For a physics laboratory, three groups of students were provided various circuit elements and asked to construct a circuit. The available materials included an assortment of batteries, resistors, and capacitors, as well as a voltmeter, conducting wire, and light bulbs. The students were instructed to choose three or more circuit elements and design a fully functional circuit.
Group 1 constructs a circuit using three resistors and two batteries:
Figure 1. Circuit diagram for Group 1.
The students explain that resistors are circuit elements typically used to provide a precise amount of resistance in a circuit. The value of a resistor can be described in terms of ohms (resistance) or watts (heat energy dissipated).
Group 2 constructs a circuit using a battery, two resistors, and a capacitor:
Figure 2. Circuit diagram for Group 2.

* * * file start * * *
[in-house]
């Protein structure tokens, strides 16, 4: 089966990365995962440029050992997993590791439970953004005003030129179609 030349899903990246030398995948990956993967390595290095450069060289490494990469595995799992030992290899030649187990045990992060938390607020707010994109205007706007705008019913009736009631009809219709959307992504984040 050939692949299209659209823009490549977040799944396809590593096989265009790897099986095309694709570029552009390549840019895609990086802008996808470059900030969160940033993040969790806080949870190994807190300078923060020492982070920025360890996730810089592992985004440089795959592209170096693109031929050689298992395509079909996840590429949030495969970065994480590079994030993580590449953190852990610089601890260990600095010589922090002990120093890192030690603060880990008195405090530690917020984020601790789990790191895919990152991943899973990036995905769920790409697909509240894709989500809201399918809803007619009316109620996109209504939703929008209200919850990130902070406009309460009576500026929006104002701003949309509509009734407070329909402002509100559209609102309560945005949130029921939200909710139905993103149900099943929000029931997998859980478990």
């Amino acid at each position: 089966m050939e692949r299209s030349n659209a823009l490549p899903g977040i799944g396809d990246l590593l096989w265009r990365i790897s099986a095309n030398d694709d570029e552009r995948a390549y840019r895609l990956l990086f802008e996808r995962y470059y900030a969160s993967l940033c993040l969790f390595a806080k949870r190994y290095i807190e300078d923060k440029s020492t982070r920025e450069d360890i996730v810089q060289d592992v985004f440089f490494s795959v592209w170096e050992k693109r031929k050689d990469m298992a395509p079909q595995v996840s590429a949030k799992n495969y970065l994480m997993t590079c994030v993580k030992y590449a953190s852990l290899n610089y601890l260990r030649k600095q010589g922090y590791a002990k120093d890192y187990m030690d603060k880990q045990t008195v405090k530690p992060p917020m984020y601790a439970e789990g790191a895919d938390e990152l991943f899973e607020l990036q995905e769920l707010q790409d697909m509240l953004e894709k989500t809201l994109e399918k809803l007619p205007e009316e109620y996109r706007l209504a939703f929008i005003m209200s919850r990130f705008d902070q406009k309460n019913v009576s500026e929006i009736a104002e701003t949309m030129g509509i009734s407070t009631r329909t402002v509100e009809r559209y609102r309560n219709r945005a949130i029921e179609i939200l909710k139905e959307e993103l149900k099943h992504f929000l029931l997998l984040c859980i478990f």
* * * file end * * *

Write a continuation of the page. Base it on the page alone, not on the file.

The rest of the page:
Group 2 explains that capacitors are used to store energy in the form of an electrostatic field, where E = Q/Aε0. Individual capacitors are described in terms of their capacitance, a constant value calculated by dividing the absolute charge on one plate by the voltage across both plates (C = Q/V). Capacitors may be integrated in series or in parallel, with each arrangement having a different effect on values of the overall circuit.
Group 3 constructs their circuit using a battery, two light bulbs, and a voltmeter:
Figure 3. Circuit diagram for Group 3.
They explain that voltmeters are used to measure voltage across circuit elements, but voltmeters have high resistance and can actually prevent current from flowing through the other elements. The students also point out that the light bulbs act as resistors, and when sufficient current flows through an individual bulb, it will emit energy that can be seen as light.
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